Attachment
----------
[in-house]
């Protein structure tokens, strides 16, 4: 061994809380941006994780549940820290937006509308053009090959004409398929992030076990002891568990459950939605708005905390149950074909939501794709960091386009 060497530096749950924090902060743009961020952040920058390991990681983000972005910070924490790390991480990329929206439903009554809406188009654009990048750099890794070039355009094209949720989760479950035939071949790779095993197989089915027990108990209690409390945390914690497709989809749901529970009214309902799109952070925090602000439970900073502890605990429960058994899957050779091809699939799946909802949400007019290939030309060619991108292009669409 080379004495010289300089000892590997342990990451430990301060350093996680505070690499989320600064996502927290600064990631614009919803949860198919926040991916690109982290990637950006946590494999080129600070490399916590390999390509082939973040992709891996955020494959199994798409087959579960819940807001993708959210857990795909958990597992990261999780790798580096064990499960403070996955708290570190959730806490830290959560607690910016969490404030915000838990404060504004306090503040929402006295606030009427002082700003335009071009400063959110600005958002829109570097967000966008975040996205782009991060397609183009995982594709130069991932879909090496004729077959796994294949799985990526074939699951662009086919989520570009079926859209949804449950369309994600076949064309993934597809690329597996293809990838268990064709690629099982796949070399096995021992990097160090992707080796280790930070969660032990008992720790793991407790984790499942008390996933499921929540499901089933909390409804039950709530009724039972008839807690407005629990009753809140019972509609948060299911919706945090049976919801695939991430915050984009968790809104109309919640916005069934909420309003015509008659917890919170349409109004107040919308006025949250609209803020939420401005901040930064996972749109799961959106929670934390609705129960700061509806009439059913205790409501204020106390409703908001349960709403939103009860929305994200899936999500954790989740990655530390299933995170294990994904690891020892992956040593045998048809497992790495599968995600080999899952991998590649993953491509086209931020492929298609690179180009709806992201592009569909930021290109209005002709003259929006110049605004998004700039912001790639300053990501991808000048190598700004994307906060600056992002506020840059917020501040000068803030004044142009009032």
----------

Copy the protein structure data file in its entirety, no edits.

[in-house]
């Protein structure tokens, strides 16, 4: 061994809380941006994780549940820290937006509308053009090959004409398929992030076990002891568990459950939605708005905390149950074909939501794709960091386009 060497530096749950924090902060743009961020952040920058390991990681983000972005910070924490790390991480990329929206439903009554809406188009654009990048750099890794070039355009094209949720989760479950035939071949790779095993197989089915027990108990209690409390945390914690497709989809749901529970009214309902799109952070925090602000439970900073502890605990429960058994899957050779091809699939799946909802949400007019290939030309060619991108292009669409 080379004495010289300089000892590997342990990451430990301060350093996680505070690499989320600064996502927290600064990631614009919803949860198919926040991916690109982290990637950006946590494999080129600070490399916590390999390509082939973040992709891996955020494959199994798409087959579960819940807001993708959210857990795909958990597992990261999780790798580096064990499960403070996955708290570190959730806490830290959560607690910016969490404030915000838990404060504004306090503040929402006295606030009427002082700003335009071009400063959110600005958002829109570097967000966008975040996205782009991060397609183009995982594709130069991932879909090496004729077959796994294949799985990526074939699951662009086919989520570009079926859209949804449950369309994600076949064309993934597809690329597996293809990838268990064709690629099982796949070399096995021992990097160090992707080796280790930070969660032990008992720790793991407790984790499942008390996933499921929540499901089933909390409804039950709530009724039972008839807690407005629990009753809140019972509609948060299911919706945090049976919801695939991430915050984009968790809104109309919640916005069934909420309003015509008659917890919170349409109004107040919308006025949250609209803020939420401005901040930064996972749109799961959106929670934390609705129960700061509806009439059913205790409501204020106390409703908001349960709403939103009860929305994200899936999500954790989740990655530390299933995170294990994904690891020892992956040593045998048809497992790495599968995600080999899952991998590649993953491509086209931020492929298609690179180009709806992201592009569909930021290109209005002709003259929006110049605004998004700039912001790639300053990501991808000048190598700004994307906060600056992002506020840059917020501040000068803030004044142009009032």